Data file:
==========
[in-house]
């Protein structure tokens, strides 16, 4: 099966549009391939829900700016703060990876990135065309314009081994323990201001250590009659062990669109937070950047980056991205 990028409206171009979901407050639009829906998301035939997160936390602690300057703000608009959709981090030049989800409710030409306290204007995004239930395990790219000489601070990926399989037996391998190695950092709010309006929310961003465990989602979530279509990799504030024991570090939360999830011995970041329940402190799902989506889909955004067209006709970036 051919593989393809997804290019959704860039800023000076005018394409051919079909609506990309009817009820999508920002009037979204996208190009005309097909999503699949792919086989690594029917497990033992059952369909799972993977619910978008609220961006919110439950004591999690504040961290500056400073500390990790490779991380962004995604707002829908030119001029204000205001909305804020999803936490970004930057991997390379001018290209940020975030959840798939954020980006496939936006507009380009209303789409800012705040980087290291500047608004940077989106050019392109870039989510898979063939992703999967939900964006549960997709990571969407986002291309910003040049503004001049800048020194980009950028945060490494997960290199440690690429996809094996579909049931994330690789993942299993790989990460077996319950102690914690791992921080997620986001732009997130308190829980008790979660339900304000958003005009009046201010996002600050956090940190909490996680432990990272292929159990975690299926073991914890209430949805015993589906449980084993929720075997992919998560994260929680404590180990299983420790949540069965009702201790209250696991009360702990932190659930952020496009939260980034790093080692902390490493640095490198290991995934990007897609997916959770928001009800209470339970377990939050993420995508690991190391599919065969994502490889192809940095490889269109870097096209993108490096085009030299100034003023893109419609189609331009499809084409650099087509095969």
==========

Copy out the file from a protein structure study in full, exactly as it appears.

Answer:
[in-house]
């Protein structure tokens, strides 16, 4: 099966549009391939829900700016703060990876990135065309314009081994323990201001250590009659062990669109937070950047980056991205 990028409206171009979901407050639009829906998301035939997160936390602690300057703000608009959709981090030049989800409710030409306290204007995004239930395990790219000489601070990926399989037996391998190695950092709010309006929310961003465990989602979530279509990799504030024991570090939360999830011995970041329940402190799902989506889909955004067209006709970036 051919593989393809997804290019959704860039800023000076005018394409051919079909609506990309009817009820999508920002009037979204996208190009005309097909999503699949792919086989690594029917497990033992059952369909799972993977619910978008609220961006919110439950004591999690504040961290500056400073500390990790490779991380962004995604707002829908030119001029204000205001909305804020999803936490970004930057991997390379001018290209940020975030959840798939954020980006496939936006507009380009209303789409800012705040980087290291500047608004940077989106050019392109870039989510898979063939992703999967939900964006549960997709990571969407986002291309910003040049503004001049800048020194980009950028945060490494997960290199440690690429996809094996579909049931994330690789993942299993790989990460077996319950102690914690791992921080997620986001732009997130308190829980008790979660339900304000958003005009009046201010996002600050956090940190909490996680432990990272292929159990975690299926073991914890209430949805015993589906449980084993929720075997992919998560994260929680404590180990299983420790949540069965009702201790209250696991009360702990932190659930952020496009939260980034790093080692902390490493640095490198290991995934990007897609997916959770928001009800209470339970377990939050993420995508690991190391599919065969994502490889192809940095490889269109870097096209993108490096085009030299100034003023893109419609189609331009499809084409650099087509095969």